March 18 (Bloomberg) -- Alanda Waller admits she had some explaining to do three years ago when telling friends she moved her black family to a Georgia suburb once known as the picture of Southern racism.
Twenty-four years ago, Forsyth County introduced itself to the world as Ku Klux Klan-led protesters hurled rocks and racial epithets during a civil rights march, just after the Martin Luther King Jr. federal holiday. The New York Times headlined the clash and Oprah Winfrey came to town to tape an episode on race relations.
“People still ask to this day, ‘I can’t believe that you live in Cumming,’” said Waller, 33, a retail sales consultant for AT&T Inc. “I say, ‘I can’t believe you still think it’s like that after all these years. I’ve never run across anything that’s made me feel uncomfortable.”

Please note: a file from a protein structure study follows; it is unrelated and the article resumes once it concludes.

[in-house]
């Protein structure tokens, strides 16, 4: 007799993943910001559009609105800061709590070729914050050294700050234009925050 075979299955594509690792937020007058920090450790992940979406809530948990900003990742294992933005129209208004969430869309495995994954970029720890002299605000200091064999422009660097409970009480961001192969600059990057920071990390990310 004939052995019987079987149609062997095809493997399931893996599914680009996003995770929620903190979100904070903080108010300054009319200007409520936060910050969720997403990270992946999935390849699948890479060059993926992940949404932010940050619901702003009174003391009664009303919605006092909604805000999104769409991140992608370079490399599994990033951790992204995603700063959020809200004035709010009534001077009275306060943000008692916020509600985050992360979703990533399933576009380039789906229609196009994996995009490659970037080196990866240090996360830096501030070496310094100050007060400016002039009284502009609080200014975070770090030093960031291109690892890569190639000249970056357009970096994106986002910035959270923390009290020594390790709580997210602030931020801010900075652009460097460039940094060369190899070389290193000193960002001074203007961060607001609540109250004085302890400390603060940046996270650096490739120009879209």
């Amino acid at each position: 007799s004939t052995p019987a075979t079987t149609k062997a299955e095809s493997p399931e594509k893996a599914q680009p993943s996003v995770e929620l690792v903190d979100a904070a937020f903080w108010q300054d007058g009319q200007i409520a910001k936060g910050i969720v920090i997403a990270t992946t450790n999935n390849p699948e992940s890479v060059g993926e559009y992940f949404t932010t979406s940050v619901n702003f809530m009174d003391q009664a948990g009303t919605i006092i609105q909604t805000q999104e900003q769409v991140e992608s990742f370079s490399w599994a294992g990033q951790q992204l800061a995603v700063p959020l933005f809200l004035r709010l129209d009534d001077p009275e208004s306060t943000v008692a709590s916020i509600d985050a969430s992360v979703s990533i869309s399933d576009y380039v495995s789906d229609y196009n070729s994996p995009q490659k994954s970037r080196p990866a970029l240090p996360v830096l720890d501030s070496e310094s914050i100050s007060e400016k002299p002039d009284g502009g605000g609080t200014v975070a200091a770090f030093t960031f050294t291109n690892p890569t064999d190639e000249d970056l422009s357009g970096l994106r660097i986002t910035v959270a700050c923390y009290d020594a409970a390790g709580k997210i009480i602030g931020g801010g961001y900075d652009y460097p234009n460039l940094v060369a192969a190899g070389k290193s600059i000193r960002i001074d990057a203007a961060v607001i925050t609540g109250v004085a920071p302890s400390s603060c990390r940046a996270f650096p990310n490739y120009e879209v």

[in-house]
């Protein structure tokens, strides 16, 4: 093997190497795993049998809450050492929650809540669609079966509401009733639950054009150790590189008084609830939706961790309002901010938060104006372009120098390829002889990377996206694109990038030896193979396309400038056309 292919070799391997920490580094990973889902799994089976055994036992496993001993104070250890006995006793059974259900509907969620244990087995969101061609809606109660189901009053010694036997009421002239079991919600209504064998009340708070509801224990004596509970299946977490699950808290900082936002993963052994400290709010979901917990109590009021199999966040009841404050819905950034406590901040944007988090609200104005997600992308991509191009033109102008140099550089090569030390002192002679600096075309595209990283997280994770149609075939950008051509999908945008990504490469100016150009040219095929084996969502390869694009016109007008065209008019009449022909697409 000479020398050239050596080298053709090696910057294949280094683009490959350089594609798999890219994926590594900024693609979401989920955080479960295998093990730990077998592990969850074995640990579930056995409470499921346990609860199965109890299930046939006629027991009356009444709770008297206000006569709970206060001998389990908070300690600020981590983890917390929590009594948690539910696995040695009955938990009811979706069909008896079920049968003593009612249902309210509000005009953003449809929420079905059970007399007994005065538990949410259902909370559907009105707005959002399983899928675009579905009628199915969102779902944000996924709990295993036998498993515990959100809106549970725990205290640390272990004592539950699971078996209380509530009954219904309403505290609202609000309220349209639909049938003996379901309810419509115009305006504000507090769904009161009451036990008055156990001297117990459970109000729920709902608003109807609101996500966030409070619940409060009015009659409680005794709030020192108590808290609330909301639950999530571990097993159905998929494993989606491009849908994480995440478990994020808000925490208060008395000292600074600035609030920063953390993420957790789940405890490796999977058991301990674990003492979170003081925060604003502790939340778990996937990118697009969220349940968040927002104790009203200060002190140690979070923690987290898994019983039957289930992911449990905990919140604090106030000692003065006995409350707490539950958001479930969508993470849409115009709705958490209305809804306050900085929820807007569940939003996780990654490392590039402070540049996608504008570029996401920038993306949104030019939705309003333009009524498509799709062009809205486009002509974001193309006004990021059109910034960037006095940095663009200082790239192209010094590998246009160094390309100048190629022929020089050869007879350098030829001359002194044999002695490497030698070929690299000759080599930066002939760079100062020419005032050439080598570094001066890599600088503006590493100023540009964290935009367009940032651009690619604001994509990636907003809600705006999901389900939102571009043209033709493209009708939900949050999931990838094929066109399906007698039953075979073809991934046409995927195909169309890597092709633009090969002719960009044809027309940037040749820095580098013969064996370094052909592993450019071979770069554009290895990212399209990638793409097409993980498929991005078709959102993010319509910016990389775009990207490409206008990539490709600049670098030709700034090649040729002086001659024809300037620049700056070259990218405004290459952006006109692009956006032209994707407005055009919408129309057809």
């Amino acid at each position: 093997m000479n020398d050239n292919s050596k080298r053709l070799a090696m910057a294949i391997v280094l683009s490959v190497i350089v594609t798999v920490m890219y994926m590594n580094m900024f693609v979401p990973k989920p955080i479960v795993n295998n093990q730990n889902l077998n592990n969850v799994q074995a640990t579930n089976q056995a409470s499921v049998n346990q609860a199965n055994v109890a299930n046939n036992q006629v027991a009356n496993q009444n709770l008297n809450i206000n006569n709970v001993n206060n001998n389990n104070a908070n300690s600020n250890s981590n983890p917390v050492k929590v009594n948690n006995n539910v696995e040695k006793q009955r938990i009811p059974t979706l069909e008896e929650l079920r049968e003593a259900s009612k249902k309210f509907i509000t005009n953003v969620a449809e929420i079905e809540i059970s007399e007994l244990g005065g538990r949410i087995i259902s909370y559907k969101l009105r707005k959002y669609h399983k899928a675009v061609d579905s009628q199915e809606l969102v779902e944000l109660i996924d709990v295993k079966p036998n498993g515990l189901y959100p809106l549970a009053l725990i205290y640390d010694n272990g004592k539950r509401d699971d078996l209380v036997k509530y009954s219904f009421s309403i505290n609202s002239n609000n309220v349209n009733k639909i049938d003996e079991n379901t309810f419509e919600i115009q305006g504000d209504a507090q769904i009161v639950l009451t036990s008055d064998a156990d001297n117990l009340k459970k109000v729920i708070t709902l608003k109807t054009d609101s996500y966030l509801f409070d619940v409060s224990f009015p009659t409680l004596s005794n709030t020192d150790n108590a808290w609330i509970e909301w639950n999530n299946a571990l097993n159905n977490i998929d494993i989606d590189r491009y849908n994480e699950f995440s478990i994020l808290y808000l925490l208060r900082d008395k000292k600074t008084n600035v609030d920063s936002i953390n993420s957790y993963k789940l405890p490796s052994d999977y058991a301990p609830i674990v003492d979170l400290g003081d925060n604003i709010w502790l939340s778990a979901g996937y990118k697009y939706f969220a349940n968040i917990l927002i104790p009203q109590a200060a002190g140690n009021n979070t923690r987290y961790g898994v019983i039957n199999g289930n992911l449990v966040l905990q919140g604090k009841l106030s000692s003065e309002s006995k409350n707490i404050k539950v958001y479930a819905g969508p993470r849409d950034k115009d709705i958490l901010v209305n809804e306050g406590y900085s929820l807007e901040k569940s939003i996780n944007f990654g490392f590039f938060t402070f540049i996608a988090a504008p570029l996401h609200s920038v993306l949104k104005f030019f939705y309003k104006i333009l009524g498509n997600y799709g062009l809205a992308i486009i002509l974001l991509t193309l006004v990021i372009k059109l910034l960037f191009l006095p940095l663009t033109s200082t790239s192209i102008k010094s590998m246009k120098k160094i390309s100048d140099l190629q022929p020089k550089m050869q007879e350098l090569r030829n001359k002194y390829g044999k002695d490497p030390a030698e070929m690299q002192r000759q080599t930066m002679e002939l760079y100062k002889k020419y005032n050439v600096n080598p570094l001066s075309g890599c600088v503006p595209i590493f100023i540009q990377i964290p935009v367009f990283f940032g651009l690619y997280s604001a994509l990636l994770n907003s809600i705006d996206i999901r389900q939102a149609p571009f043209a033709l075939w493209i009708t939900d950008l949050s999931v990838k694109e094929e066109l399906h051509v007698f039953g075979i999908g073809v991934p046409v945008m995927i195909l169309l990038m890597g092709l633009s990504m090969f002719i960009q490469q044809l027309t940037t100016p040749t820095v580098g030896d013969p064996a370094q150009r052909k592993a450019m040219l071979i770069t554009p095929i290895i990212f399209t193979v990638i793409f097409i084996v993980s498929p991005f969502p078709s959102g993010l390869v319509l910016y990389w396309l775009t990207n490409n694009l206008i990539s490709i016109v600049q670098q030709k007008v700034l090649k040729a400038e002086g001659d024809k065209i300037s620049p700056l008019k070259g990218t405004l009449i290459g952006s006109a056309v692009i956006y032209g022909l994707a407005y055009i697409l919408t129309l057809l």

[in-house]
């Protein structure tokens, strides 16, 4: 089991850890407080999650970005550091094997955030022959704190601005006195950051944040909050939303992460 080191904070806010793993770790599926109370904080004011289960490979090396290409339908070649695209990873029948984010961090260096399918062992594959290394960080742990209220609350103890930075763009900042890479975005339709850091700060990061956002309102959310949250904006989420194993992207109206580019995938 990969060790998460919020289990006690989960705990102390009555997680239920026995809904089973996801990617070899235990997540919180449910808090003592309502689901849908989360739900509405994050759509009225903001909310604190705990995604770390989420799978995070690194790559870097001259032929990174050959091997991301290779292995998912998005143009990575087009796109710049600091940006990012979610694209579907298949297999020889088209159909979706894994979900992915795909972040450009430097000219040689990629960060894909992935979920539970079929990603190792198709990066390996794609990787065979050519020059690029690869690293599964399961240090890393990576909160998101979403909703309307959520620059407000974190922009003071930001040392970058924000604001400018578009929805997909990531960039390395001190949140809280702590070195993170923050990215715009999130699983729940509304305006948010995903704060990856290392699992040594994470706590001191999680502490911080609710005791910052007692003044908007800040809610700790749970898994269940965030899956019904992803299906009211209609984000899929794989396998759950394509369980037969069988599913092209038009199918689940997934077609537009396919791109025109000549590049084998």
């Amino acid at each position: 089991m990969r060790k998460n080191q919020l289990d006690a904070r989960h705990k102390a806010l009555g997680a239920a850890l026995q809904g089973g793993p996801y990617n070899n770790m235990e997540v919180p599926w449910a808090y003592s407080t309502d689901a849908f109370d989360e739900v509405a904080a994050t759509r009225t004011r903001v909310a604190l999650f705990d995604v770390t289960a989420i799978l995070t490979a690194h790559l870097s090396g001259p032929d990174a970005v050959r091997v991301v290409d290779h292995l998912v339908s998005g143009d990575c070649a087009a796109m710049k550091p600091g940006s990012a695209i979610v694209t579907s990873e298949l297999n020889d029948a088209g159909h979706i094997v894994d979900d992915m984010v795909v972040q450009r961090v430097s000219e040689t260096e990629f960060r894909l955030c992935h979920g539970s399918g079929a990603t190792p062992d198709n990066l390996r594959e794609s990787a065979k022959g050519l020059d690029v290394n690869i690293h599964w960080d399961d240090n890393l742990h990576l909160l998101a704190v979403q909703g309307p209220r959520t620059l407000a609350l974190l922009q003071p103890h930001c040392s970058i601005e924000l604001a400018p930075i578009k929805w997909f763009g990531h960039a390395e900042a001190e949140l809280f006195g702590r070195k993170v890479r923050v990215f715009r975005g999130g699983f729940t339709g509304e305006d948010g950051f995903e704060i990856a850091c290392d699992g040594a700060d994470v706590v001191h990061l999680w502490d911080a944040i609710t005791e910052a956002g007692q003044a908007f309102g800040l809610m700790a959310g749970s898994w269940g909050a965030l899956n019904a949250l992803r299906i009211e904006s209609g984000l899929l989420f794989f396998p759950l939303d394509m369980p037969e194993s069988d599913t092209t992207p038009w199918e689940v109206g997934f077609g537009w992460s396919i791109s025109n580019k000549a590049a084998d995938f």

Today, the community 30 miles north of Atlanta is one of Georgia’s most rapidly diversifying counties. Forsyth, with a population of 175,511, saw the fastest growth of blacks in the state with a nine-fold increase to 4,287 in 2010, compared with 426 a decade earlier, 2010 Census figures released yesterday show.
Blacks in Suburbs
Suburbs in the south of the U.S., and among the region’s 34 largest metropolitan areas in particular, experienced a migration in black population over the past decade. An analysis of census estimates through 2009 show that 58 percent of blacks lived in suburbs in 2009 compared with 52 percent in 2000, said William Frey, a demographer at the Washington-based Brookings Institution.
“We have new generations of middle-class blacks who want the community school systems and resources available in the suburbs,” Frey said in a telephone interview. “The suburbs still have this aura about them of having achieved the American Dream.”